Drawing on the expertise of multi-disciplinary research teams, the map developed by the 1000 Genomes Project will provide a view of biomedically relevant DNA variations at a resolution unmatched by current resources. The European Bioinformatics Institute (EBI), working with long-term collaborator the US National Institute of Biotechnology Information (NCBI), will make the data swiftly available to the worldwide scientific community through freely available public databases.
The EBI and NCBI will collect and analyse sequence generated by the Wellcome Trust Sanger Institute, the Beijing Genomics Institute, Shenzhen, China, and the USA’s National Human Genome Research Institute Large-Scale Sequencing Network.
During its two-year production phase, the 1000 Genomes Project will deliver sequence at an average rate of about 8.2 billion bases per day, the equivalent of more than two human genomes every 24 hours. The volume of data – and the interpretation of those data – will pose a major challenge for leading experts in the fields of bioinformatics and statistical genetics.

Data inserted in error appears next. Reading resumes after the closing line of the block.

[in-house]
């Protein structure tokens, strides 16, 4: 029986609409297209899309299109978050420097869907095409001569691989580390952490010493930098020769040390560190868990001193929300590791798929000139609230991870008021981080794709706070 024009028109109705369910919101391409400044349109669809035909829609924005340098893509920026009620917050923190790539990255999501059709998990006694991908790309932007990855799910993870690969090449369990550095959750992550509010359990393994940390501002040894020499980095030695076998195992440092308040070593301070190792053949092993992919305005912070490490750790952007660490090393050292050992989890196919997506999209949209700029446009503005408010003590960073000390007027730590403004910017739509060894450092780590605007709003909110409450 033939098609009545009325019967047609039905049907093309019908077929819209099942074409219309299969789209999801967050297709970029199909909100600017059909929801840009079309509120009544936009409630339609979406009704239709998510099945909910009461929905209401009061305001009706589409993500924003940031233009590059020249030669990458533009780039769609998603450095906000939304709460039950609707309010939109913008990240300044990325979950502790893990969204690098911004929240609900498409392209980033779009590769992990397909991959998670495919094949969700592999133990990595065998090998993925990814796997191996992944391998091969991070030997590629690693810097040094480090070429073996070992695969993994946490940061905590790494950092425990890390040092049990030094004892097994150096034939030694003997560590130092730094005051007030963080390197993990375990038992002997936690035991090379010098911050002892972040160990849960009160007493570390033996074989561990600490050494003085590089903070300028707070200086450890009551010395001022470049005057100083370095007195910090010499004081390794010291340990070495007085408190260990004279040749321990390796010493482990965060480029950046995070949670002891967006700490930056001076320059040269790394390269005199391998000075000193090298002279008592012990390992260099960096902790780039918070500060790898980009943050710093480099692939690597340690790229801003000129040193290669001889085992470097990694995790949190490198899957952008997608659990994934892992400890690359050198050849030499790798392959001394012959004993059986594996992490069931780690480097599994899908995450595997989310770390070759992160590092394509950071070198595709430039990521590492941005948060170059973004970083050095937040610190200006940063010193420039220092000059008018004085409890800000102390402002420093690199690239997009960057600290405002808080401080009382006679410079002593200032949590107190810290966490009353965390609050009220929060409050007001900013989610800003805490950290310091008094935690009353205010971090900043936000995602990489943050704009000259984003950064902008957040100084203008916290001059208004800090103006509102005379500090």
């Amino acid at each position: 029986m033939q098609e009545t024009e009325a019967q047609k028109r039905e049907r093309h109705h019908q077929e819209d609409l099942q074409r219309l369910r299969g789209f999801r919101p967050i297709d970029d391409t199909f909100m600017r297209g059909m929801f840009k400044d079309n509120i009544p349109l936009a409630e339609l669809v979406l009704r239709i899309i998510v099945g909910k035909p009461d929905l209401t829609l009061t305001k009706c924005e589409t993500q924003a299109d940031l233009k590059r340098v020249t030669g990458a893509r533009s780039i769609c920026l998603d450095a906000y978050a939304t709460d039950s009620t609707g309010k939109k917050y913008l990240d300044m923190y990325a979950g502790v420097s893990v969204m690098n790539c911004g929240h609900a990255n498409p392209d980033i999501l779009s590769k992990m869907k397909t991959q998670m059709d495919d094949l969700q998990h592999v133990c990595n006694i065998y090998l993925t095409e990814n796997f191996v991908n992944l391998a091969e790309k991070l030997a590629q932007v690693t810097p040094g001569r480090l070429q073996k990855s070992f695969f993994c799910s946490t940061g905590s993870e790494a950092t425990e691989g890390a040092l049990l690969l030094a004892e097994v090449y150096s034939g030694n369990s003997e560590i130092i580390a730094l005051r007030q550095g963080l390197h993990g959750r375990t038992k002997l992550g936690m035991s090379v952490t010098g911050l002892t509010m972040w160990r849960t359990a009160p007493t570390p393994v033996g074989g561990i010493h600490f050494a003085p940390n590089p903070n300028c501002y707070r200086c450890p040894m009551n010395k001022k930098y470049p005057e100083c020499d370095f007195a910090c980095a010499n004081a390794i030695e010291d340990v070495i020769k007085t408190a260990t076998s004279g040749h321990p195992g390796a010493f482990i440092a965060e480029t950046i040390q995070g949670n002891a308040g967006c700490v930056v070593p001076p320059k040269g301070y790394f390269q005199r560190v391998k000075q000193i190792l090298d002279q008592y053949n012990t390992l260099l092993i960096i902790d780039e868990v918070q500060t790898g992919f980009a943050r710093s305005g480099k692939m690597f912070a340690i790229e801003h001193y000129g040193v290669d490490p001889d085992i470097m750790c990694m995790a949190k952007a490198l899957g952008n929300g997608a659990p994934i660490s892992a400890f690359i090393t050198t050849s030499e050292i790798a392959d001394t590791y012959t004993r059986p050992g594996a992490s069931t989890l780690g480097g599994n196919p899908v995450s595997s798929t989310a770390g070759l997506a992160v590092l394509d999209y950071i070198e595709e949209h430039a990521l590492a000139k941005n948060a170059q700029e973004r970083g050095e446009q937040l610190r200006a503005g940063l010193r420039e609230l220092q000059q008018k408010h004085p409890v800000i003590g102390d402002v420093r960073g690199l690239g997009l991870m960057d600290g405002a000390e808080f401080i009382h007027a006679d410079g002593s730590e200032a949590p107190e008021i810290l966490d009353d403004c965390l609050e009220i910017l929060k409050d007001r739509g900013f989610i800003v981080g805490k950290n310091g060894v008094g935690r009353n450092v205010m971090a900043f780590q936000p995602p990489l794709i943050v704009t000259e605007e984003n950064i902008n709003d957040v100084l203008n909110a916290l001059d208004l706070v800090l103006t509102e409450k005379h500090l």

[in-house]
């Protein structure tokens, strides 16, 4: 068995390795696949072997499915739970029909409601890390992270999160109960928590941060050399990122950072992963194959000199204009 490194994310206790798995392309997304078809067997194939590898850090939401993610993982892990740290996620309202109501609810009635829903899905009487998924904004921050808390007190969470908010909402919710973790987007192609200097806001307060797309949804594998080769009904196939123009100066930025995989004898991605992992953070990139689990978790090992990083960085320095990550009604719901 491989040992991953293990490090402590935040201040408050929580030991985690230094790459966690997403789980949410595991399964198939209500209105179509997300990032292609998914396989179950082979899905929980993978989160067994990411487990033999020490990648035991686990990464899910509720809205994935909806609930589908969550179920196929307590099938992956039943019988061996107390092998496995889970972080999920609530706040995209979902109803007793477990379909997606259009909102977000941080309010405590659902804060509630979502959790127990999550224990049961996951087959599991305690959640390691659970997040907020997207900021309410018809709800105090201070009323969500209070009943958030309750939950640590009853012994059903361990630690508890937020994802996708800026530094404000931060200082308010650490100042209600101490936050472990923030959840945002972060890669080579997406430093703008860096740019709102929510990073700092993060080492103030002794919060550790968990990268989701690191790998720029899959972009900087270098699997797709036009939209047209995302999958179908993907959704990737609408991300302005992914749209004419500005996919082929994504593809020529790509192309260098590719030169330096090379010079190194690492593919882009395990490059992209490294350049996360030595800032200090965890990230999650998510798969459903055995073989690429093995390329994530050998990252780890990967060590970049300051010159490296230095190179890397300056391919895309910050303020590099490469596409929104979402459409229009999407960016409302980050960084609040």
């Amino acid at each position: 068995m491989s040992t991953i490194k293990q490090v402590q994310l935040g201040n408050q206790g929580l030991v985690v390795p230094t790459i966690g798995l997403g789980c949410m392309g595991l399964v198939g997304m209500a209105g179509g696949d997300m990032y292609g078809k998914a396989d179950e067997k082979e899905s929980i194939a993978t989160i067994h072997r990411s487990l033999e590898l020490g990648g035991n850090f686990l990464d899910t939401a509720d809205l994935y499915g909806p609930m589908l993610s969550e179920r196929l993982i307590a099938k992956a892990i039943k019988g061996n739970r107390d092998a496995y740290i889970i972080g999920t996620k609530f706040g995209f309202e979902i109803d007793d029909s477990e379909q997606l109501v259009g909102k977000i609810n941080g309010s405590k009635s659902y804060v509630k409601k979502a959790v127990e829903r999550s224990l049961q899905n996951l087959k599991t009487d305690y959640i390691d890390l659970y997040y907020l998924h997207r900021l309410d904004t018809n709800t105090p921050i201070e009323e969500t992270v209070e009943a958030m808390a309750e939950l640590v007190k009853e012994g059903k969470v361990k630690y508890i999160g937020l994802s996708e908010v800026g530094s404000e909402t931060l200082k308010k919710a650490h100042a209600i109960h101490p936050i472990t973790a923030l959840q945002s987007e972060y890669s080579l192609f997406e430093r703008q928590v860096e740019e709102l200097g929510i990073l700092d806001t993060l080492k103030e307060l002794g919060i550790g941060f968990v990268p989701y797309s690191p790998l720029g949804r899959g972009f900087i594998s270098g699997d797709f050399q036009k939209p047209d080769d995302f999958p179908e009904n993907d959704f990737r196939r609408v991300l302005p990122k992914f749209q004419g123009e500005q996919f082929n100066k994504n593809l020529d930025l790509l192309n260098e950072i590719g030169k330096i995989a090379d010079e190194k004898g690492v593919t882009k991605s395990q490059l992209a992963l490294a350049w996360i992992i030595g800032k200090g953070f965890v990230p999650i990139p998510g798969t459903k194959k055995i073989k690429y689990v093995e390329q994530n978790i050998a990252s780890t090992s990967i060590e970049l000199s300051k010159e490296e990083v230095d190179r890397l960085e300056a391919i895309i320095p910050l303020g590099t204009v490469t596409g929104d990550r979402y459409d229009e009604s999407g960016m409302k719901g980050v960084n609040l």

It’s a challenge that Paul Flicek, lead investigator on the EBI’s part of the project, is eager to rise to. ‘The 1000 Genomes Project represents an important step in relating DNA sequence information to each individual’s risk of disease and response to drugs – we’re on the cusp of building an important bridge between biology and medicine,’ he says.Contact:
Anna-Lynn Wegener, EMBL Press Officer, Heidelberg, Germany, Tel: +49 6221 387 452, www.embl.org, firstname.lastname@example.org
Anna-Lynn Wegener | EMBL
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Silicon nanosheets are thin, two-dimensional layers with exceptional optoelectronic properties very similar to those of graphene. Albeit, the nanosheets are...
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